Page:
What Is Considered Aggressive Driving?
In Arizona, the crime of aggressive driving is defined as a progression of unlawful driving that involves speeding and at least two of the following violations:
- Failure to obey a traffic control device
- Overtaking and passing another vehicle by driving off the pavement or main portion of the road
- Unsafe lane change
- Following a vehicle too closely/tailgating
- Failure to yield the right of way
The accused person’s driving must also be an immediate hazard to another person or vehicle.
Looking At Possible Defenses
Burden of proof: Because aggressive driving is a criminal charge, you are entitled to all the protections given to anyone charged with a crime. An officer who may be accustomed to coming into court on civil traffic violations and prevailing with a much lower burden of proof may find himself or herself unprepared to meet the burden of proof in a criminal case.
An experienced defense lawyer such as Karl A. Mueller may even be able to persuade the prosecutor to dismiss or reduce the charge after reviewing the citation and police report with the prosecutor. Just because an officer disapproves of your alleged road rage, does not make it “aggressive driving” under the law. Specific elements must be proven beyond a reasonable doubt for the prosecutor to obtain an aggressive driving conviction.
Mr. Mueller has logged many hours arguing and defending criminal traffic cases. Deciding to put Mr. Mueller’s extended experience to work for you may mean the difference between being convicted and acquitted.
Challenging the police officer’s questioning: Police officers ask questions with the intent of using your answers to support their case against you. Your answers to those questions may be inadmissible if the police officers did not follow the existing laws that govern whether the answers to these questions were voluntary and proper under the law.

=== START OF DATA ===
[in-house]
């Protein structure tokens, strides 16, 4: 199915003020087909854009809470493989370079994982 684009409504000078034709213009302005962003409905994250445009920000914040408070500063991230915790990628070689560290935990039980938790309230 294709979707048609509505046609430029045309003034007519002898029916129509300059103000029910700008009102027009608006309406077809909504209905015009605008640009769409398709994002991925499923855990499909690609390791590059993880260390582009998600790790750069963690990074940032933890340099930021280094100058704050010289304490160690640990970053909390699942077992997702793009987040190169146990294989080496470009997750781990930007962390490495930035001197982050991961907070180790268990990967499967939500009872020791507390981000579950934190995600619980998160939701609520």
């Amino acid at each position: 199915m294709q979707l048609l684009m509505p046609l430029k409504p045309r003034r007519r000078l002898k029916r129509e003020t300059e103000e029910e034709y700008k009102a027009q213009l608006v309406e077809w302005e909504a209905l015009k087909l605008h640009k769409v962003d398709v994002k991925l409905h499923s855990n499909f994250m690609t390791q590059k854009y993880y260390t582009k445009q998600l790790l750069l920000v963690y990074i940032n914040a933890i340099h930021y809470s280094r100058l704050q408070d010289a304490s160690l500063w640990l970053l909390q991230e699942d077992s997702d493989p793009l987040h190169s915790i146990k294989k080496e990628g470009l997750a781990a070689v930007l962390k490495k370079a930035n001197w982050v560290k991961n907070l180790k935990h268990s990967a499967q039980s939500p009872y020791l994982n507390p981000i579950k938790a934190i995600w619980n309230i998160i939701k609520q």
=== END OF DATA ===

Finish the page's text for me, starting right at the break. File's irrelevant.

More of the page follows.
Method of calculating speed: Police officers use radar, laser, lidar, pace, vascar, visual estimates, aerial surveillance and photo enforcement to calculate speed. It is possible to attack the accuracy and credibility of these methods. Aggressive driving is a criminal charge and, therefore, the methods of calculating speed are subject to criminal discovery. All of this benefits you, assuming you have the right lawyer and representation.
Proving the identity of the driver: Because aggressive driving is a criminal charge, the driver’s identity must be proven beyond a reasonable doubt. The prosecution must be able to prove that the officer measured the correct vehicle. It must also prove that the vehicle that was measured is the same vehicle that the officer eventually stopped and issued the citation to. Countless vehicles travel our roads in proximity to one another. An officer can lose sight of a car for a period of time before overtaking the vehicle and attempting a stop. What an officer may take for granted in a routine civil traffic violation may not be enough to sustain a criminal conviction.
Understanding The Consequences
Depending on the facts of your case and your driving history, being found guilty of aggressive driving can have many potential consequences, including:
- Jail time
- Points assessed to your driving record
- Potential suspension or revocation of your license
- Higher insurance, cancellation of insurance or denial of insurance
- Conviction of a crime resulting in a criminal record
- Effects on immigration status, visas and passports
- Community service
- Impounding of your vehicle
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